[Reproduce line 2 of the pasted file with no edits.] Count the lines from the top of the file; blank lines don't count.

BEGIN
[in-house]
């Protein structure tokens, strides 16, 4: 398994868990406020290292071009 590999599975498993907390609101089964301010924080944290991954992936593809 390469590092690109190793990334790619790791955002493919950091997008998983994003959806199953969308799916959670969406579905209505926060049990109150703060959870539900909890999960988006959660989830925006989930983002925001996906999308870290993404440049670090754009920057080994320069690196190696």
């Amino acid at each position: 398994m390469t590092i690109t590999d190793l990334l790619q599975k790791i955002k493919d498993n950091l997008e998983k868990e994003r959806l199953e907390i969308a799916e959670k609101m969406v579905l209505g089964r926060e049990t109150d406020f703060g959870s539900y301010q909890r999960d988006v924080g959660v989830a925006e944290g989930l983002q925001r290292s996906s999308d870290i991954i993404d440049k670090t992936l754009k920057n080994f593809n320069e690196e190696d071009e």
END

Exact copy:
């Protein structure tokens, strides 16, 4: 398994868990406020290292071009 590999599975498993907390609101089964301010924080944290991954992936593809 390469590092690109190793990334790619790791955002493919950091997008998983994003959806199953969308799916959670969406579905209505926060049990109150703060959870539900909890999960988006959660989830925006989930983002925001996906999308870290993404440049670090754009920057080994320069690196190696």